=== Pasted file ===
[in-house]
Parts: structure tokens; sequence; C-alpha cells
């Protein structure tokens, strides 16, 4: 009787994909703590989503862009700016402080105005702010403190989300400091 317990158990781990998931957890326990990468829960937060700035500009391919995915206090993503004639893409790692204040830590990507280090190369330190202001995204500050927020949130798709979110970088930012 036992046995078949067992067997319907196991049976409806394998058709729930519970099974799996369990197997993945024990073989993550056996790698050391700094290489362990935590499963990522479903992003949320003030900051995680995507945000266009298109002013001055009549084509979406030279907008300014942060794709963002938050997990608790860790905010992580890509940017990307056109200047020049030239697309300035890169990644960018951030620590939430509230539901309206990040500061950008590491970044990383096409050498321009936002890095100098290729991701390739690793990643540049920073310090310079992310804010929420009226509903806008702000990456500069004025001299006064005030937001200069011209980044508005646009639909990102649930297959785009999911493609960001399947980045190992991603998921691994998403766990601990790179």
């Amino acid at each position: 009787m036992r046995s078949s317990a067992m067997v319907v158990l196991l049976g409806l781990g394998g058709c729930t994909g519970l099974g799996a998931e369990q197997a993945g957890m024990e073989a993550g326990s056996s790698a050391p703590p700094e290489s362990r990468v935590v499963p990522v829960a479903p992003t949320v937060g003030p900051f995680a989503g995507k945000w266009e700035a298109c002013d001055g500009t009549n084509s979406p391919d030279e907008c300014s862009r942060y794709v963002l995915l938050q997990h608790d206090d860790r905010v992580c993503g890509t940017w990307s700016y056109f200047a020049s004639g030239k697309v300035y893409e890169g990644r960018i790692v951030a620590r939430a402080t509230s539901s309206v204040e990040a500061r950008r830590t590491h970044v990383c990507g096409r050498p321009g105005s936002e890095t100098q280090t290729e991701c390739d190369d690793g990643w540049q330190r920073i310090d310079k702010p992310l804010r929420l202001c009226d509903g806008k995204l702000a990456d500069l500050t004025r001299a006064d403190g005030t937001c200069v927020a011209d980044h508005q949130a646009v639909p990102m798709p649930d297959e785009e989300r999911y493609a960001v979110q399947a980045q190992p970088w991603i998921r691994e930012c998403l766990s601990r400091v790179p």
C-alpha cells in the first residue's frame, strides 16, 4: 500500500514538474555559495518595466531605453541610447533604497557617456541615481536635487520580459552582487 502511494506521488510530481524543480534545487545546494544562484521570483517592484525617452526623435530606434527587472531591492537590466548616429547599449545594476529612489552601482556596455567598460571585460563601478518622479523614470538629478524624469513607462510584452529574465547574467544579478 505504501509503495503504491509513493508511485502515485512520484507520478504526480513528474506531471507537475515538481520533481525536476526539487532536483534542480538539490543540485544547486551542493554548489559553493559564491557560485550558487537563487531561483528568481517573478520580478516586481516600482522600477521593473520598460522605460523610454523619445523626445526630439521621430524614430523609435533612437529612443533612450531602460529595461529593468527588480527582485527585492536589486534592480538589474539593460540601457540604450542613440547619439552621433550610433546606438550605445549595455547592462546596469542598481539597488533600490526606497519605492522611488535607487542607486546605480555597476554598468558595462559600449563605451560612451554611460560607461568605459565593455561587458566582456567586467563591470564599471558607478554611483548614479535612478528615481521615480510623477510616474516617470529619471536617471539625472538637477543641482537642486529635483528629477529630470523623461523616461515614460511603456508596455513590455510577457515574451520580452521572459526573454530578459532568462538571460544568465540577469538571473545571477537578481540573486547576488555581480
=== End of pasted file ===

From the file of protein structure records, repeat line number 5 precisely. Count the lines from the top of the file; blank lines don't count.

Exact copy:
C-alpha cells in the first residue's frame, strides 16, 4: 500500500514538474555559495518595466531605453541610447533604497557617456541615481536635487520580459552582487 502511494506521488510530481524543480534545487545546494544562484521570483517592484525617452526623435530606434527587472531591492537590466548616429547599449545594476529612489552601482556596455567598460571585460563601478518622479523614470538629478524624469513607462510584452529574465547574467544579478 505504501509503495503504491509513493508511485502515485512520484507520478504526480513528474506531471507537475515538481520533481525536476526539487532536483534542480538539490543540485544547486551542493554548489559553493559564491557560485550558487537563487531561483528568481517573478520580478516586481516600482522600477521593473520598460522605460523610454523619445523626445526630439521621430524614430523609435533612437529612443533612450531602460529595461529593468527588480527582485527585492536589486534592480538589474539593460540601457540604450542613440547619439552621433550610433546606438550605445549595455547592462546596469542598481539597488533600490526606497519605492522611488535607487542607486546605480555597476554598468558595462559600449563605451560612451554611460560607461568605459565593455561587458566582456567586467563591470564599471558607478554611483548614479535612478528615481521615480510623477510616474516617470529619471536617471539625472538637477543641482537642486529635483528629477529630470523623461523616461515614460511603456508596455513590455510577457515574451520580452521572459526573454530578459532568462538571460544568465540577469538571473545571477537578481540573486547576488555581480